A counter electrode of grid-patterned PEDOT was fabricated by a single step. Grid-patterned PEDOT was electrochemically polymerized on the grid-patterned gold/substrate. Without any spin-coated PEDOT film, electrochemical polymerization of PEDOT occurred only on the gold-deposited area which was conductive, not on the uncoated area which was insulated. The same conditions of electrochemical polymerization were applied except for the current density and the deposition time to control the thickness of the grid-patterned PEDOT. The current density was reduced because the area where synthesis occurred was smaller than the area of the substrate.

2.4 Preparation of electrochromic devices

As shown in Scheme 1, the device was composed of a substrate/grid-patterned gold/PEDOT film/electrolyte with spacer/grid-patterned PEDOT/grid-patterned gold/substrate. The device was assembled with the PEDOT film as a working electrode, grid-patterned PEDOT as a counter electrode, and 1.0 M LiClO4 in propylene carbonate as an electrolyte, with a spacer between the grid-patterned gold/AR-coated germanium. The thickness of the electrolyte was controlled by the thickness of the spacer; this spacer could be either double-sided tape or SU-8 in a size range from 2 to 250 μm.

2.5 Characterization methods

The thicknesses of the PEDOT films were measured with an atomic force microscope (AFM, N8 NEOS SENTERRA system from Bruker). The IR transmittances of the PEDOT films were measured by Fourier transform infrared spectroscopy (FT-IR, IFS66V/S & HYPERION 3000 from Bruker). Thermal images of the device were captured using an FLIR T400, which has a spectral range of 7.5 to 13 μm.

3 Results and discussion

PEDOT appears opaque in the oxidized state and transparent in the reduced state. Fig. 1 (a) presents the transmittance (T) spectra from 2.5 to 25 μm of 150 nm-thick PEDOT film deposited on grid-patterned gold/DSP silicon obtained at every 0.1 V between +0.8 V and −0.8 V versus the Ag/AgCl (KClsat) reference electrode. The resulting spectra clearly show changes in transmittance as a consequence of the reduction and oxidation of the PEDOT film. As the electrode potential shifts from positive to negative voltage, the transmittance of infrared from 2.5 μm to 25 μm increases resulting from the progressive reduction of PEDOT from its doped state to its neutral state.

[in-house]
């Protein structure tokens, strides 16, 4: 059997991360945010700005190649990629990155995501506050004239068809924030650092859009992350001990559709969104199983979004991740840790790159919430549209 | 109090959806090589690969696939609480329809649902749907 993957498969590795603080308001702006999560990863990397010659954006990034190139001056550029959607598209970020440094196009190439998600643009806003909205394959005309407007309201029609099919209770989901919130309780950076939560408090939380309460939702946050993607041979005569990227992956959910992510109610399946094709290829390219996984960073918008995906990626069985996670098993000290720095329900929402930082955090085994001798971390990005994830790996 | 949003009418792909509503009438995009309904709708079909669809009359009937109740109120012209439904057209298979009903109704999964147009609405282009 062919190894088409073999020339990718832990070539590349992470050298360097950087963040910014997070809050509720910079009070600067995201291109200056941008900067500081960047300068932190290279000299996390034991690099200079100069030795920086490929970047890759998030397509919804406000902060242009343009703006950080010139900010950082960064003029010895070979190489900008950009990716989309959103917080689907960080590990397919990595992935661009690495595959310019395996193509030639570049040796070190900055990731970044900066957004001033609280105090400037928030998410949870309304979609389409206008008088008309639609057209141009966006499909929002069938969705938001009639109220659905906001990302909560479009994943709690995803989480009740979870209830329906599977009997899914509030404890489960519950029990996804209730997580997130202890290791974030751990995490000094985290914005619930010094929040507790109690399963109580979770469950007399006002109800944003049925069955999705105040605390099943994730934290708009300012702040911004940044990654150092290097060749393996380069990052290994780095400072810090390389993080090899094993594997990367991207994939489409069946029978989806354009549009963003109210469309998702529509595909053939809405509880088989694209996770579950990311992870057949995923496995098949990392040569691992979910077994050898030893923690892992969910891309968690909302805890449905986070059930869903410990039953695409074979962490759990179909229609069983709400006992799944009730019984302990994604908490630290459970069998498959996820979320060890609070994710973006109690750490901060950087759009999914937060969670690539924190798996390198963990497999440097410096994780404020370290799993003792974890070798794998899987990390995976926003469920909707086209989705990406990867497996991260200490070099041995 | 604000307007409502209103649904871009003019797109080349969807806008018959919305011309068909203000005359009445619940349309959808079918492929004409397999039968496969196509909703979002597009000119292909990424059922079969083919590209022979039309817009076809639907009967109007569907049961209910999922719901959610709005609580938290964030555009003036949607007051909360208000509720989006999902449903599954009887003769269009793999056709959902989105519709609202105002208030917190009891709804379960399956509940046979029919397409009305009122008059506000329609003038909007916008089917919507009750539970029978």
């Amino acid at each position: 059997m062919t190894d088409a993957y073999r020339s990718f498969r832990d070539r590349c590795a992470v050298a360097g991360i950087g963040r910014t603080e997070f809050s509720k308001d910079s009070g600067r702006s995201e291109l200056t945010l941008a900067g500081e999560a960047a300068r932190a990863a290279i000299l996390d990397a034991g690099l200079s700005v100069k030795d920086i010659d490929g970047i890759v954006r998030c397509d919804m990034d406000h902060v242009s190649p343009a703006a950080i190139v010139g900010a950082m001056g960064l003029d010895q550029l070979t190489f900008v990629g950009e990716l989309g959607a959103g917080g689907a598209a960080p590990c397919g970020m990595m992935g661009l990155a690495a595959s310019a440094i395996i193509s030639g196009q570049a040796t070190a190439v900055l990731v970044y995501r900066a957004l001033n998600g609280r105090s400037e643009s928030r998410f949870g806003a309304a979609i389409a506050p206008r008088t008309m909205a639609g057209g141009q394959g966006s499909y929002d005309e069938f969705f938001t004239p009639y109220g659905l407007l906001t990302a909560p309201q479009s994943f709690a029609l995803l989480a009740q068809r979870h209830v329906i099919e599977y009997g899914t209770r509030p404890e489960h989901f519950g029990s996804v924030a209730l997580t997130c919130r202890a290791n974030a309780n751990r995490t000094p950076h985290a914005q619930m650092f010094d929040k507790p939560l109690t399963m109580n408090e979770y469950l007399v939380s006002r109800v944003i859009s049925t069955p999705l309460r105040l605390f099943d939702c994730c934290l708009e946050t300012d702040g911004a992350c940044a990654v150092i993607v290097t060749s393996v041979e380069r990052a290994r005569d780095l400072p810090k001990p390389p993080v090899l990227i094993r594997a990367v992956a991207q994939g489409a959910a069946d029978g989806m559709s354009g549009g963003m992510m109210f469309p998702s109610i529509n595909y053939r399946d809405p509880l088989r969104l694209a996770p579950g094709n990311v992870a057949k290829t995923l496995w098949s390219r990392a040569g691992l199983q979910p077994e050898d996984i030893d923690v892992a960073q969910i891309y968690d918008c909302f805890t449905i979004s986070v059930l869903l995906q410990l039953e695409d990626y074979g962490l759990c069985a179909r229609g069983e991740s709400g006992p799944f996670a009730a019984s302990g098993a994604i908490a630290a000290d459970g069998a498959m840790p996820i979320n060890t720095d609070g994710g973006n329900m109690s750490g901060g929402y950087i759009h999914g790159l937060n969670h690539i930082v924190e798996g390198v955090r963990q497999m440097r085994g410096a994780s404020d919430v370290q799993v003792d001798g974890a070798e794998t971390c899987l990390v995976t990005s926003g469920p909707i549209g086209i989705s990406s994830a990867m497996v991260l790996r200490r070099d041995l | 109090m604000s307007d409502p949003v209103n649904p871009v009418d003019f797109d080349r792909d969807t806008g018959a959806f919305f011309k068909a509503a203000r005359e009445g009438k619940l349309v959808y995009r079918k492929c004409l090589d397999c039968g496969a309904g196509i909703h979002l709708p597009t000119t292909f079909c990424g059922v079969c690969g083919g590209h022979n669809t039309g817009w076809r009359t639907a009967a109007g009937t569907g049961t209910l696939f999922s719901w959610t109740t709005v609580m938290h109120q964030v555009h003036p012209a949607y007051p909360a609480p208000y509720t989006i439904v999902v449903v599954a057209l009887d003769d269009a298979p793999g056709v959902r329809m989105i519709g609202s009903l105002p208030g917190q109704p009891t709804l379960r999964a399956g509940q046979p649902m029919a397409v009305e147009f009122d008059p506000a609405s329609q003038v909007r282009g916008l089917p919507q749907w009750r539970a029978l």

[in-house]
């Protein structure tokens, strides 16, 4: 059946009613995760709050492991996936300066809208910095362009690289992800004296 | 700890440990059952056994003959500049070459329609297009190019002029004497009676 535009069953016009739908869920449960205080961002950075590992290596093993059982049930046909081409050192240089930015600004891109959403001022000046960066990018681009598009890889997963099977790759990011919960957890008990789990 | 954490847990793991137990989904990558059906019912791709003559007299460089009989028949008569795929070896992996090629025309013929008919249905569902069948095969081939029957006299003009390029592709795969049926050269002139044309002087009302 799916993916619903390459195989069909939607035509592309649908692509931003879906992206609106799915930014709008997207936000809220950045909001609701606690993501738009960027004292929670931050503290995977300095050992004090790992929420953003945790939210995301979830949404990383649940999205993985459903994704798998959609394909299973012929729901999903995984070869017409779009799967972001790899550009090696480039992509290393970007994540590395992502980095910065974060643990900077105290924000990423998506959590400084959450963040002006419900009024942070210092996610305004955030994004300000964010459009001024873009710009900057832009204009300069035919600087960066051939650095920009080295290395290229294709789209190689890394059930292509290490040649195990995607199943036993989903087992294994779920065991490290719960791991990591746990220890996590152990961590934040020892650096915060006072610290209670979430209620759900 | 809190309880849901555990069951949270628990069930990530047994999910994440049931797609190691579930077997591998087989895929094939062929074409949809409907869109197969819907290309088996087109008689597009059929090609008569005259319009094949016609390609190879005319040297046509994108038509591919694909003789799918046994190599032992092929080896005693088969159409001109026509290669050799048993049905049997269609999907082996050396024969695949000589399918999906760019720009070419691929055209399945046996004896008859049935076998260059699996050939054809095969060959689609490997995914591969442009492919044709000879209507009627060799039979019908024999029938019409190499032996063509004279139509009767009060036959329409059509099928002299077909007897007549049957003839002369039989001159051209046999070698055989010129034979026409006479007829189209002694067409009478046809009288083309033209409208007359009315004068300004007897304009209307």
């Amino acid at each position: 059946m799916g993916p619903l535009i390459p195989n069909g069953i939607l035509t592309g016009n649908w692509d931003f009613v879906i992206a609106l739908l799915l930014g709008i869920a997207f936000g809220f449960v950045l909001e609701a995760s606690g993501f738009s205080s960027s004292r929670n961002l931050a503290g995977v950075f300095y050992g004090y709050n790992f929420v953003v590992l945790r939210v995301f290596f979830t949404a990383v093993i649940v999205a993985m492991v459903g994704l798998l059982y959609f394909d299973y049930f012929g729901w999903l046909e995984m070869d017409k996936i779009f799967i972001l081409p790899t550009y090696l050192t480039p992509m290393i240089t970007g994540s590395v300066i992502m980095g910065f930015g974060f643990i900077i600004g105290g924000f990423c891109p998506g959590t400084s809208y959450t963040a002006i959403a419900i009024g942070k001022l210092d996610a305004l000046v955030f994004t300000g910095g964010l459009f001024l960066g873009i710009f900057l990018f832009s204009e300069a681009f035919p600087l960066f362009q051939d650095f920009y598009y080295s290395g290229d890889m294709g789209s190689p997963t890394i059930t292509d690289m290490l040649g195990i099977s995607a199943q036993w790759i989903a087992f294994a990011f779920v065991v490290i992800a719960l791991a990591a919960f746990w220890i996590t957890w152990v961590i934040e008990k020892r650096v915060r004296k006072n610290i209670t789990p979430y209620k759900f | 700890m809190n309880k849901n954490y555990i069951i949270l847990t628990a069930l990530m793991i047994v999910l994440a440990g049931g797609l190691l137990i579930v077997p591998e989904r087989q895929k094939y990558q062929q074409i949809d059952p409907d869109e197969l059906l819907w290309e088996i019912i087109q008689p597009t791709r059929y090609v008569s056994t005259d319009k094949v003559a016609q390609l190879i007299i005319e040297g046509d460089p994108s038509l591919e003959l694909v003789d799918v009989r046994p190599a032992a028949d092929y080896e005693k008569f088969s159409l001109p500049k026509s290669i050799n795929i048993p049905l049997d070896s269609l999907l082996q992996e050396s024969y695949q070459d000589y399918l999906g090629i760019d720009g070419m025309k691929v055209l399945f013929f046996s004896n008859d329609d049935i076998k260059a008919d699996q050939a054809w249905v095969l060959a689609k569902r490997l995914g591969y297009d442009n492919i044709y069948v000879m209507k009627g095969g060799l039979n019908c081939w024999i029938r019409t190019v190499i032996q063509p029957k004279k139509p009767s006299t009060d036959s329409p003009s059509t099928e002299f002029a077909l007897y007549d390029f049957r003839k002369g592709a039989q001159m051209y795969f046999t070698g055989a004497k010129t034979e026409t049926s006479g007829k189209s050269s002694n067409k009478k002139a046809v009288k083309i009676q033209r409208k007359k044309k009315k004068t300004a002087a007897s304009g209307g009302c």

Fig. 1
figure 1

a Transmittance spectra from 2.5 μm to 25 μm of 150 nm PEDOT film deposited on grid-patterned gold/DSP silicon obtained at every 0.1 V between +0.8 V and 0.8 V versus Ag/AgCl(KClsat) reference electrode. b Cyclic voltammogram of PEDOT films from −1.0 V to 1.0 V (versus Ag/AgCl(KClsat), at a scan rate of 50 mV/s, in a 1.0 M LiClO4-PC electrolyte. c Thickness dependence of transmittance. Neutral (black) and doped (red) state of 150 nm PEDOT film deposited on grid-patterned gold/DSP silicon at the wavelength of 10 μm.(inset) Thickness dependence of transmittance contrast and transmittance contrast ratio. d Thermal images of grid-patterned gold/AR-coated germanium and neutral and doped state of 150 nm PEDOT film on grid-patterned gold/AR-coated germanium

From the cyclic voltammograms of the PEDOT films shown in Fig. 1 (b), the forward scan of the PEDOT films leads to the doped state, and the backward scan of the PEDOT films leads to the neutral state, which is transparent in the IR region. An increase in the anodic and cathodic current of thicker film either pumps more ions into the film or extracts more of them from the film. The increased reaction activity of the PEDOT films eventually enhances the transmittance contrast ratio ((Tneutral-Tdoped)/Tneutral) in thicker film. Fig. 1 (c) shows the transmittance of the neutral and the doped states of the PEDOT film deposited on grid-patterned gold/DSP silicon with variations in thickness at a wavelength of 10 μm. When the thickness of the PEDOT film increased, the transmittance contrast ratio increased. However, the transmittance contrast (Tneutral-Tdoped) does not show a consistent tendency as seen in the inset of Fig. 1 (c). As the thickness of the PEDOT film increases, the transmittance contrast increases rapidly, it is maintained at more than 0.16 between 70 nm and 150 nm, and decreases. Since both the transmittance contrast and the transmittance contrast ratio are important for transmissive electrochromic devices, we chose a 150 nm-thick PEDOT film for the optimized device.